Barrel racing is a timed rodeo event, where the fastest time is what matters most. Cowgirls compete in the arena against each other and the clock.
For the barrel racing event, the arena is cleared and three barrels are set up at different marked locations. The riders then enter the arena at full speed, quickly rounding each barrel in a cloverleaf pattern and then exiting where they entered. A stopwatch or timer is used registering down to a hundredth of a second.
The timer begins when horse and rider cross the start line, and ends when the barrel pattern has been successfully executed and horse and rider cross the finish line. The rider's time depends on several factors, most commonly the horse's physical and mental condition, the rider's horsemanship abilities, and the type of ground or footing of the sand or dirt in the arena.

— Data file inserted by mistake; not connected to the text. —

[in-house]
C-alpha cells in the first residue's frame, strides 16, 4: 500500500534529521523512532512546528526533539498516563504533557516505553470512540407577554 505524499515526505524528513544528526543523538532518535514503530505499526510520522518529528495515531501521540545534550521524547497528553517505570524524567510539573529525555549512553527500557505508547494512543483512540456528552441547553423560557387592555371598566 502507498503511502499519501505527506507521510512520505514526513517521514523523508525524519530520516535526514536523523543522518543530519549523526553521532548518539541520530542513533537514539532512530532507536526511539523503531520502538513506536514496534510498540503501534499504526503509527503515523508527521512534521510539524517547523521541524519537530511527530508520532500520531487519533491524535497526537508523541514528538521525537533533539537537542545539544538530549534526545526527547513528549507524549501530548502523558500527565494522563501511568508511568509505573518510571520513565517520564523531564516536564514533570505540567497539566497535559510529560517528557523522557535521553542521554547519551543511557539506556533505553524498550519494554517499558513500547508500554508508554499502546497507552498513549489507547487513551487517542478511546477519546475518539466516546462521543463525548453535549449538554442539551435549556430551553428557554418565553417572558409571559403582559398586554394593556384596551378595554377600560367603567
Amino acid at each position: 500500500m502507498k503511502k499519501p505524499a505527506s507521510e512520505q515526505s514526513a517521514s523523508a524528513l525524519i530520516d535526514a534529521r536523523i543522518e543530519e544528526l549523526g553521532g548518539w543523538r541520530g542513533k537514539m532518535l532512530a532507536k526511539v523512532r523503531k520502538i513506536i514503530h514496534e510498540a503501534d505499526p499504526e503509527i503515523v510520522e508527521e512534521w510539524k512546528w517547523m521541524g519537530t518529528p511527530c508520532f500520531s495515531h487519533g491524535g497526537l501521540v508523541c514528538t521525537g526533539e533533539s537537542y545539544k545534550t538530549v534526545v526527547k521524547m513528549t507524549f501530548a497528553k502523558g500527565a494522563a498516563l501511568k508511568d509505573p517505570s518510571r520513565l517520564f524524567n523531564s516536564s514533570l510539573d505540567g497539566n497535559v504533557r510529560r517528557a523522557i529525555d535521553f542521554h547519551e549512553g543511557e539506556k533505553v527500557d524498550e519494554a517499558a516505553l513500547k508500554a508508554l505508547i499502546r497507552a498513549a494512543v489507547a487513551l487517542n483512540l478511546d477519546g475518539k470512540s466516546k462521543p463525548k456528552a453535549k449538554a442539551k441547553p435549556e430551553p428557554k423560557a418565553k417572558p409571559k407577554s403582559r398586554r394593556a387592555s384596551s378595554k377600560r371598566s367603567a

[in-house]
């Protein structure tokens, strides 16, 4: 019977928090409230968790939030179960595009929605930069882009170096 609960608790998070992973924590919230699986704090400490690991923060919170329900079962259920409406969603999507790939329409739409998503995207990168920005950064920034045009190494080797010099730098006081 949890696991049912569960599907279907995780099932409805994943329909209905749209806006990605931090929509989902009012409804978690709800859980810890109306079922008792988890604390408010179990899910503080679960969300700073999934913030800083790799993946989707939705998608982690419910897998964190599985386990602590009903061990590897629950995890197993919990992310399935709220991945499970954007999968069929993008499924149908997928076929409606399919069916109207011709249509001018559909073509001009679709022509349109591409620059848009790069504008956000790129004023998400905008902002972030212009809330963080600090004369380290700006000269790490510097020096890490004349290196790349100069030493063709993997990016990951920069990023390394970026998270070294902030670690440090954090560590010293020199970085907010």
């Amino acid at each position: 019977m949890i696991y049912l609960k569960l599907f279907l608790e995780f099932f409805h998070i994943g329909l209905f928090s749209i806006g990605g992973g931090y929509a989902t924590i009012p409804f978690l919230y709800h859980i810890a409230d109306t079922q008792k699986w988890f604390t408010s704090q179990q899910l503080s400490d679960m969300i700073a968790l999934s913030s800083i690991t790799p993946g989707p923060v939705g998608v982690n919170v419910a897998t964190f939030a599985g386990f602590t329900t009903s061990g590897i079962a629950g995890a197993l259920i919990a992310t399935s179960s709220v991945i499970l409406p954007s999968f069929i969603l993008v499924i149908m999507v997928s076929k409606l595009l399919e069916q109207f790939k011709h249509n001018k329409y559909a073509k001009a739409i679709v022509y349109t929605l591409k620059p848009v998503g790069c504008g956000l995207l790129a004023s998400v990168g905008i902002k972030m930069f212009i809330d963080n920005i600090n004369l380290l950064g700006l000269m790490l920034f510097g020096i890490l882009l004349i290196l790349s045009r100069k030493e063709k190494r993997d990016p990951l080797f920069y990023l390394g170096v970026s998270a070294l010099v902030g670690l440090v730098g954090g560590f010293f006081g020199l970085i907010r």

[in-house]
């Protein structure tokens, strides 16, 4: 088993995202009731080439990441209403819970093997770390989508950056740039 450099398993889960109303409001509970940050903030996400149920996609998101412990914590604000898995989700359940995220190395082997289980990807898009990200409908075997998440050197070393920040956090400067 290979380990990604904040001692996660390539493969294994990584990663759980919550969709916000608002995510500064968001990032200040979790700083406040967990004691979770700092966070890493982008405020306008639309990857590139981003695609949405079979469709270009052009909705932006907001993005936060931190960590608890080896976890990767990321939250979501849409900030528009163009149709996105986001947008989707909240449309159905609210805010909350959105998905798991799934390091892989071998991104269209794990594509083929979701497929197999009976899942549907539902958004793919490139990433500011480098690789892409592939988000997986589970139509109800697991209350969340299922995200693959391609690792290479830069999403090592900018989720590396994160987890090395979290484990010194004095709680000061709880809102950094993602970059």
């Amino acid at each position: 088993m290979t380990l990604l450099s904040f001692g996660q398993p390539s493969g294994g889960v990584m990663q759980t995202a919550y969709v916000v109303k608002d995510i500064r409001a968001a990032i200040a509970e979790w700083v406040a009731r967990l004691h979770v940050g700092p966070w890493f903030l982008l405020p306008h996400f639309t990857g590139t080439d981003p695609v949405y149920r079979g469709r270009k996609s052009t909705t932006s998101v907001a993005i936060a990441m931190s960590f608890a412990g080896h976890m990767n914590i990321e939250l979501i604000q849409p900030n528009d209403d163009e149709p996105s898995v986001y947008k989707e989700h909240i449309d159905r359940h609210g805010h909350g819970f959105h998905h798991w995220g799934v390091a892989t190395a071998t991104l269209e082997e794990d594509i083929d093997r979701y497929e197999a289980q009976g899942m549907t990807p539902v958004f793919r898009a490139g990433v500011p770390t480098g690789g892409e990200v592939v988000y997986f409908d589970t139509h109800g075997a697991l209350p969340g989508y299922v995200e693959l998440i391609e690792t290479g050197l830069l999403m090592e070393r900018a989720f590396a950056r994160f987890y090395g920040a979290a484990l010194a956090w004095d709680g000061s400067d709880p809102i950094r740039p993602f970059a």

Speed is what it is all about in this event. The riders steer their horses as close as they can to the barrels trying to shave precious seconds off the clock. For each barrel they knock over (which happens sometimes) a 5 second penalty is assessed to their total time. Leaving the barrels standing and ripping through the course is every barrel racers goal.
13 to 14 seconds is generally a winning time in this event, but this will vary according to the size of the arena, as all rodeo arenas are not created equal.